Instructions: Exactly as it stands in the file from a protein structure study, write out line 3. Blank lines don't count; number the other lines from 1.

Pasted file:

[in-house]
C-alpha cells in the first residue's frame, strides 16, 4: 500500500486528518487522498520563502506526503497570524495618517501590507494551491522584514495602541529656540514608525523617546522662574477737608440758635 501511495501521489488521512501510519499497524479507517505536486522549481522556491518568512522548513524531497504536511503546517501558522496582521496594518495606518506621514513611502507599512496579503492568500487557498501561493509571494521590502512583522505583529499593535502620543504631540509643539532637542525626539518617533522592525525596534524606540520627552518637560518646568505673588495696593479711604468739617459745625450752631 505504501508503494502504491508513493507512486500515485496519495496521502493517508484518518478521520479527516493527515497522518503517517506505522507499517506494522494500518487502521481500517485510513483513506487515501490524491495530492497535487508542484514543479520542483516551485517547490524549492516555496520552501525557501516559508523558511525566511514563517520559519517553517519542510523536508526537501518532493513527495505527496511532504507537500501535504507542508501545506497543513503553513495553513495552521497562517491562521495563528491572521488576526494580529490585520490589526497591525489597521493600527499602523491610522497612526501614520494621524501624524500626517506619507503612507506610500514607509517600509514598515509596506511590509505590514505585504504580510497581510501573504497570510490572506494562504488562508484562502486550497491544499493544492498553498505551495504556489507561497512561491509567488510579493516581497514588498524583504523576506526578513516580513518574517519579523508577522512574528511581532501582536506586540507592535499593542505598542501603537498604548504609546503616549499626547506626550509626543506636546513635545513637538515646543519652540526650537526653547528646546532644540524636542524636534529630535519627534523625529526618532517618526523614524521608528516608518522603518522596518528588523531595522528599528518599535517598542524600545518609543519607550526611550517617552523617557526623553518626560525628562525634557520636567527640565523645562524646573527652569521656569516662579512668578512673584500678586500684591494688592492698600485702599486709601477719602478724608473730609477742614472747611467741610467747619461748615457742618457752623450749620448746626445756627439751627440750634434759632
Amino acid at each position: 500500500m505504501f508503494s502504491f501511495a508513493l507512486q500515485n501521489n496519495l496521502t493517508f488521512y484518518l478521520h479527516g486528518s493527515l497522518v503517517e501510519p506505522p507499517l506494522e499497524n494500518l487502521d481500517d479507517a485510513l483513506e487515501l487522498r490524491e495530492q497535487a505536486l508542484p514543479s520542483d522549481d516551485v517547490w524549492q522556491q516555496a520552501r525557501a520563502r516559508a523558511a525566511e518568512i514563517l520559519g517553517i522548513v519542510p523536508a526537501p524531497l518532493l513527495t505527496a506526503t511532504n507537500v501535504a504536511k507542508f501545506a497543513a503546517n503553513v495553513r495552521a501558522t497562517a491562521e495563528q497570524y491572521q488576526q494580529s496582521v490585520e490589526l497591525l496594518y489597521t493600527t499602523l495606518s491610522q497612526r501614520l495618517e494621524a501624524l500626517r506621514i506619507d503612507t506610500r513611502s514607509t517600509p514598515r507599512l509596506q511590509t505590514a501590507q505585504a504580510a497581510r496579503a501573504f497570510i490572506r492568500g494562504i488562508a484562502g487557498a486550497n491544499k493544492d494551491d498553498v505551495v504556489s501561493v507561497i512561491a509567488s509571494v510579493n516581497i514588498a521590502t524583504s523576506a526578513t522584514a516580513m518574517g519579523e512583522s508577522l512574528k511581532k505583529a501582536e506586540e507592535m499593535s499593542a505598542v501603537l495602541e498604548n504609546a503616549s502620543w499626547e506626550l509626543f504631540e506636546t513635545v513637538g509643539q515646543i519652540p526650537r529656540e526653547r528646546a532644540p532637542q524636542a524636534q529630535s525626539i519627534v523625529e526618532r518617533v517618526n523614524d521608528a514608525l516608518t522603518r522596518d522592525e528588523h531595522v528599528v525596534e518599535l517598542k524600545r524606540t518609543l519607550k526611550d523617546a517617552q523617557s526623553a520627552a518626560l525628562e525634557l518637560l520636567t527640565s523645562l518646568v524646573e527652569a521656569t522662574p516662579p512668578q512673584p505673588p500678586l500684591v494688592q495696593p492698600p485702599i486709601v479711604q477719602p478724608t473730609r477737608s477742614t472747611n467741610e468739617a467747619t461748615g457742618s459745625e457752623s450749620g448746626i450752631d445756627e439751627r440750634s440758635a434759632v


Amino acid at each position: 500500500m505504501f508503494s502504491f501511495a508513493l507512486q500515485n501521489n496519495l496521502t493517508f488521512y484518518l478521520h479527516g486528518s493527515l497522518v503517517e501510519p506505522p507499517l506494522e499497524n494500518l487502521d481500517d479507517a485510513l483513506e487515501l487522498r490524491e495530492q497535487a505536486l508542484p514543479s520542483d522549481d516551485v517547490w524549492q522556491q516555496a520552501r525557501a520563502r516559508a523558511a525566511e518568512i514563517l520559519g517553517i522548513v519542510p523536508a526537501p524531497l518532493l513527495t505527496a506526503t511532504n507537500v501535504a504536511k507542508f501545506a497543513a503546517n503553513v495553513r495552521a501558522t497562517a491562521e495563528q497570524y491572521q488576526q494580529s496582521v490585520e490589526l497591525l496594518y489597521t493600527t499602523l495606518s491610522q497612526r501614520l495618517e494621524a501624524l500626517r506621514i506619507d503612507t506610500r513611502s514607509t517600509p514598515r507599512l509596506q511590509t505590514a501590507q505585504a504580510a497581510r496579503a501573504f497570510i490572506r492568500g494562504i488562508a484562502g487557498a486550497n491544499k493544492d494551491d498553498v505551495v504556489s501561493v507561497i512561491a509567488s509571494v510579493n516581497i514588498a521590502t524583504s523576506a526578513t522584514a516580513m518574517g519579523e512583522s508577522l512574528k511581532k505583529a501582536e506586540e507592535m499593535s499593542a505598542v501603537l495602541e498604548n504609546a503616549s502620543w499626547e506626550l509626543f504631540e506636546t513635545v513637538g509643539q515646543i519652540p526650537r529656540e526653547r528646546a532644540p532637542q524636542a524636534q529630535s525626539i519627534v523625529e526618532r518617533v517618526n523614524d521608528a514608525l516608518t522603518r522596518d522592525e528588523h531595522v528599528v525596534e518599535l517598542k524600545r524606540t518609543l519607550k526611550d523617546a517617552q523617557s526623553a520627552a518626560l525628562e525634557l518637560l520636567t527640565s523645562l518646568v524646573e527652569a521656569t522662574p516662579p512668578q512673584p505673588p500678586l500684591v494688592q495696593p492698600p485702599i486709601v479711604q477719602p478724608t473730609r477737608s477742614t472747611n467741610e468739617a467747619t461748615g457742618s459745625e457752623s450749620g448746626i450752631d445756627e439751627r440750634s440758635a434759632v